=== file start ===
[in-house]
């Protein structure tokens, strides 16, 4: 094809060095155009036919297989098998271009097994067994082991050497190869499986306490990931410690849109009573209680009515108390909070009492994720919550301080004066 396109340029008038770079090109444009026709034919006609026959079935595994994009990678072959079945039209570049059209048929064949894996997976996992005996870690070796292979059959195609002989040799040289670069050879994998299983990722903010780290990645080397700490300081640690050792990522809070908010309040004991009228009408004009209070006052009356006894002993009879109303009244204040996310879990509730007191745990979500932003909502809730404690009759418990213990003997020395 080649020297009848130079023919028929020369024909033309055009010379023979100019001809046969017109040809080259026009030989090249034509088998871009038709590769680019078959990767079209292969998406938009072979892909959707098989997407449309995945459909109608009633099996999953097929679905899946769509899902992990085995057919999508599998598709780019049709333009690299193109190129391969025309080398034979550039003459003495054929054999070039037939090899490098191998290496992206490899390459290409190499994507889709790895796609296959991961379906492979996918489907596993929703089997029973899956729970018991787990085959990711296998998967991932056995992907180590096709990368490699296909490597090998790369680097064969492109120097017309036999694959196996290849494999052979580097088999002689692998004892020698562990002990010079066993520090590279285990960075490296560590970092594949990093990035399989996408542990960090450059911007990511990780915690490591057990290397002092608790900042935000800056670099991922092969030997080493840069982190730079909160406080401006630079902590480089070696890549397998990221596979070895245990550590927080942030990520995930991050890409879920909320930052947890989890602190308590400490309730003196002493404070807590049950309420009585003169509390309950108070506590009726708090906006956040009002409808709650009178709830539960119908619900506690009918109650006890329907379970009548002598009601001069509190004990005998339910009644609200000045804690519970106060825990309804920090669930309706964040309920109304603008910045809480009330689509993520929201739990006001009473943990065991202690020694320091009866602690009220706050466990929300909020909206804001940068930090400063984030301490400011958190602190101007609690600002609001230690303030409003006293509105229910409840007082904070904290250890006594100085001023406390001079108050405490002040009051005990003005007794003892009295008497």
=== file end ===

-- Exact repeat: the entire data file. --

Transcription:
[in-house]
């Protein structure tokens, strides 16, 4: 094809060095155009036919297989098998271009097994067994082991050497190869499986306490990931410690849109009573209680009515108390909070009492994720919550301080004066 396109340029008038770079090109444009026709034919006609026959079935595994994009990678072959079945039209570049059209048929064949894996997976996992005996870690070796292979059959195609002989040799040289670069050879994998299983990722903010780290990645080397700490300081640690050792990522809070908010309040004991009228009408004009209070006052009356006894002993009879109303009244204040996310879990509730007191745990979500932003909502809730404690009759418990213990003997020395 080649020297009848130079023919028929020369024909033309055009010379023979100019001809046969017109040809080259026009030989090249034509088998871009038709590769680019078959990767079209292969998406938009072979892909959707098989997407449309995945459909109608009633099996999953097929679905899946769509899902992990085995057919999508599998598709780019049709333009690299193109190129391969025309080398034979550039003459003495054929054999070039037939090899490098191998290496992206490899390459290409190499994507889709790895796609296959991961379906492979996918489907596993929703089997029973899956729970018991787990085959990711296998998967991932056995992907180590096709990368490699296909490597090998790369680097064969492109120097017309036999694959196996290849494999052979580097088999002689692998004892020698562990002990010079066993520090590279285990960075490296560590970092594949990093990035399989996408542990960090450059911007990511990780915690490591057990290397002092608790900042935000800056670099991922092969030997080493840069982190730079909160406080401006630079902590480089070696890549397998990221596979070895245990550590927080942030990520995930991050890409879920909320930052947890989890602190308590400490309730003196002493404070807590049950309420009585003169509390309950108070506590009726708090906006956040009002409808709650009178709830539960119908619900506690009918109650006890329907379970009548002598009601001069509190004990005998339910009644609200000045804690519970106060825990309804920090669930309706964040309920109304603008910045809480009330689509993520929201739990006001009473943990065991202690020694320091009866602690009220706050466990929300909020909206804001940068930090400063984030301490400011958190602190101007609690600002609001230690303030409003006293509105229910409840007082904070904290250890006594100085001023406390001079108050405490002040009051005990003005007794003892009295008497």